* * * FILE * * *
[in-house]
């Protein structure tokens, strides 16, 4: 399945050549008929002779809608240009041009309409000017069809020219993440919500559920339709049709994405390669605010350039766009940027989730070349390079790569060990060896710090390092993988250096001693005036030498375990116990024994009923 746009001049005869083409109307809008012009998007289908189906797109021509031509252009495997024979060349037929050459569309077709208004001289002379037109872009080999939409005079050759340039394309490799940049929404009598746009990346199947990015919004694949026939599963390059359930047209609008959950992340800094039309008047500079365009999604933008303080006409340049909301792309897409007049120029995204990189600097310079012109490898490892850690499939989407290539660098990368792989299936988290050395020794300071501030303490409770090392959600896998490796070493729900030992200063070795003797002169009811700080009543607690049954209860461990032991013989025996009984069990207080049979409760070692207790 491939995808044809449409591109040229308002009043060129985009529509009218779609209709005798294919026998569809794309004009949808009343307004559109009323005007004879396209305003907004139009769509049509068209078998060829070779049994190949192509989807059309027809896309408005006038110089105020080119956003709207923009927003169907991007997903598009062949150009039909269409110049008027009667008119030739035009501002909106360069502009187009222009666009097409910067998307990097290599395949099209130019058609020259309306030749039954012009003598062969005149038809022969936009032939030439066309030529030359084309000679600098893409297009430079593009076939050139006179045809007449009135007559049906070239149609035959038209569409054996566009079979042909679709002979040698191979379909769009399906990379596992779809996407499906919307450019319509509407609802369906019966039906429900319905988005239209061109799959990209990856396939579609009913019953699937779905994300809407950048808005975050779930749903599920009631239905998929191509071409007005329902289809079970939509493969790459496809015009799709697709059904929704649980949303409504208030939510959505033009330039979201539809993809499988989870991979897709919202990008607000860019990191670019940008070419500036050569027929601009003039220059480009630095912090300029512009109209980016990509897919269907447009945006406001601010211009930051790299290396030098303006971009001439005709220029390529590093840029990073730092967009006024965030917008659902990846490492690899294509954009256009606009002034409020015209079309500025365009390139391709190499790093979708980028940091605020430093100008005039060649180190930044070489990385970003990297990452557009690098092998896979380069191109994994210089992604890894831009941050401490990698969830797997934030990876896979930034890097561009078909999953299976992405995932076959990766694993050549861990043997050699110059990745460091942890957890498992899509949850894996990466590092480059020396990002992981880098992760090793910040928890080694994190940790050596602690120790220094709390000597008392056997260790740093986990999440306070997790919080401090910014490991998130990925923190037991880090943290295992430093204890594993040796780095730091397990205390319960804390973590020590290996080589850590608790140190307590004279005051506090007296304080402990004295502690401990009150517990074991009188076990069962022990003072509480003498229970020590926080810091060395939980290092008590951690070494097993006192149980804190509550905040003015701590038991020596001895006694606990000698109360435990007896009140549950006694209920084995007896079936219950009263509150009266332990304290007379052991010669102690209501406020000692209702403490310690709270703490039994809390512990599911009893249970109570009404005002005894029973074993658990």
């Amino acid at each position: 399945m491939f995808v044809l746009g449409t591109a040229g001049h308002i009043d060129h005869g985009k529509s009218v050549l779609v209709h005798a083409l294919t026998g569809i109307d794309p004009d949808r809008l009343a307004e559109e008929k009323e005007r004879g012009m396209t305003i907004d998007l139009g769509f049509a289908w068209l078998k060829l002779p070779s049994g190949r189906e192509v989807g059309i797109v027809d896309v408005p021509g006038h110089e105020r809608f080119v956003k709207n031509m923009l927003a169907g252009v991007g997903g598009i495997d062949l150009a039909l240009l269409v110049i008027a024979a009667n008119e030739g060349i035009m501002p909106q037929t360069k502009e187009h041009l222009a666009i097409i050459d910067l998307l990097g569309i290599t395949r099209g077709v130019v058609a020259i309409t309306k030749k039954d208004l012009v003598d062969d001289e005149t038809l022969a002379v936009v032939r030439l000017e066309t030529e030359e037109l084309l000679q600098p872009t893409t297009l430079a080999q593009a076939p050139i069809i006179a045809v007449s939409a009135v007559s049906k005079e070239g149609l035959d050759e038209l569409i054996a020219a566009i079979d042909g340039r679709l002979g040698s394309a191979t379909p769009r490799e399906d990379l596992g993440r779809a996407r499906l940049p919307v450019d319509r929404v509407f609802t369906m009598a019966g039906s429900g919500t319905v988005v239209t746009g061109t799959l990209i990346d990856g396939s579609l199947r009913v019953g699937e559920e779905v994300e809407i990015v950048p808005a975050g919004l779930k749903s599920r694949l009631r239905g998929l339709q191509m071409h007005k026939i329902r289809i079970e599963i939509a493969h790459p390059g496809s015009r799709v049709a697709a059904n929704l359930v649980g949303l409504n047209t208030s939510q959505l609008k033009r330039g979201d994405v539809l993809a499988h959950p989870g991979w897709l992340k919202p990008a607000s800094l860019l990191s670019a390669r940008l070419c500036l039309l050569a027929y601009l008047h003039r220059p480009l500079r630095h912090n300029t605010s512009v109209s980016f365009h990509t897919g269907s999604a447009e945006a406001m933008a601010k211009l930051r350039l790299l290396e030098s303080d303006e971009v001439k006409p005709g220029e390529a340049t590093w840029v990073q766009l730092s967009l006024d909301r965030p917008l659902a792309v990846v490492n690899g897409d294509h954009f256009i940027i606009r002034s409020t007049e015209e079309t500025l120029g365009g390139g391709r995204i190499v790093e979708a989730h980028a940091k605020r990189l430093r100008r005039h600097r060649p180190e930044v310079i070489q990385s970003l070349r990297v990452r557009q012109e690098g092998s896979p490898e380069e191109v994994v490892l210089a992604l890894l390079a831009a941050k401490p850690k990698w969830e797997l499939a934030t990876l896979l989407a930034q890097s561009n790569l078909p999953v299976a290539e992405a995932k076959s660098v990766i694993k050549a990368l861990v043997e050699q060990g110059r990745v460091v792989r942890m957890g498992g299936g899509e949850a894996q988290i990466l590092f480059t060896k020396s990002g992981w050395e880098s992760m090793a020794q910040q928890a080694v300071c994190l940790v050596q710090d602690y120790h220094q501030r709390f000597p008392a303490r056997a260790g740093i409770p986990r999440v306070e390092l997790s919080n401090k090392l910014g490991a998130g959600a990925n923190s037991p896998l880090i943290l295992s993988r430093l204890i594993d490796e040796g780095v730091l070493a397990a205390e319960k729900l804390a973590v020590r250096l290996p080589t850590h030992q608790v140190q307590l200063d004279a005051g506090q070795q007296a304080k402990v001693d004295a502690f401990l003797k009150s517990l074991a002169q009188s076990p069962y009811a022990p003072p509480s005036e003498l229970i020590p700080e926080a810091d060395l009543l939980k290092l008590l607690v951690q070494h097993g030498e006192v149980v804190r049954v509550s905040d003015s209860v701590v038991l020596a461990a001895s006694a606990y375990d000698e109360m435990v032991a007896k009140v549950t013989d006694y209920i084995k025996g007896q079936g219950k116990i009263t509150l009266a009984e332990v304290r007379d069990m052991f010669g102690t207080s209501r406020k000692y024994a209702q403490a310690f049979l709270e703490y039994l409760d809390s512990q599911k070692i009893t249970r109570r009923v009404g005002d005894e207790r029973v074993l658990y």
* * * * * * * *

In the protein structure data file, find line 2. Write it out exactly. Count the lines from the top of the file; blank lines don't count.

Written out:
């Protein structure tokens, strides 16, 4: 399945050549008929002779809608240009041009309409000017069809020219993440919500559920339709049709994405390669605010350039766009940027989730070349390079790569060990060896710090390092993988250096001693005036030498375990116990024994009923 746009001049005869083409109307809008012009998007289908189906797109021509031509252009495997024979060349037929050459569309077709208004001289002379037109872009080999939409005079050759340039394309490799940049929404009598746009990346199947990015919004694949026939599963390059359930047209609008959950992340800094039309008047500079365009999604933008303080006409340049909301792309897409007049120029995204990189600097310079012109490898490892850690499939989407290539660098990368792989299936988290050395020794300071501030303490409770090392959600896998490796070493729900030992200063070795003797002169009811700080009543607690049954209860461990032991013989025996009984069990207080049979409760070692207790 491939995808044809449409591109040229308002009043060129985009529509009218779609209709005798294919026998569809794309004009949808009343307004559109009323005007004879396209305003907004139009769509049509068209078998060829070779049994190949192509989807059309027809896309408005006038110089105020080119956003709207923009927003169907991007997903598009062949150009039909269409110049008027009667008119030739035009501002909106360069502009187009222009666009097409910067998307990097290599395949099209130019058609020259309306030749039954012009003598062969005149038809022969936009032939030439066309030529030359084309000679600098893409297009430079593009076939050139006179045809007449009135007559049906070239149609035959038209569409054996566009079979042909679709002979040698191979379909769009399906990379596992779809996407499906919307450019319509509407609802369906019966039906429900319905988005239209061109799959990209990856396939579609009913019953699937779905994300809407950048808005975050779930749903599920009631239905998929191509071409007005329902289809079970939509493969790459496809015009799709697709059904929704649980949303409504208030939510959505033009330039979201539809993809499988989870991979897709919202990008607000860019990191670019940008070419500036050569027929601009003039220059480009630095912090300029512009109209980016990509897919269907447009945006406001601010211009930051790299290396030098303006971009001439005709220029390529590093840029990073730092967009006024965030917008659902990846490492690899294509954009256009606009002034409020015209079309500025365009390139391709190499790093979708980028940091605020430093100008005039060649180190930044070489990385970003990297990452557009690098092998896979380069191109994994210089992604890894831009941050401490990698969830797997934030990876896979930034890097561009078909999953299976992405995932076959990766694993050549861990043997050699110059990745460091942890957890498992899509949850894996990466590092480059020396990002992981880098992760090793910040928890080694994190940790050596602690120790220094709390000597008392056997260790740093986990999440306070997790919080401090910014490991998130990925923190037991880090943290295992430093204890594993040796780095730091397990205390319960804390973590020590290996080589850590608790140190307590004279005051506090007296304080402990004295502690401990009150517990074991009188076990069962022990003072509480003498229970020590926080810091060395939980290092008590951690070494097993006192149980804190509550905040003015701590038991020596001895006694606990000698109360435990007896009140549950006694209920084995007896079936219950009263509150009266332990304290007379052991010669102690209501406020000692209702403490310690709270703490039994809390512990599911009893249970109570009404005002005894029973074993658990």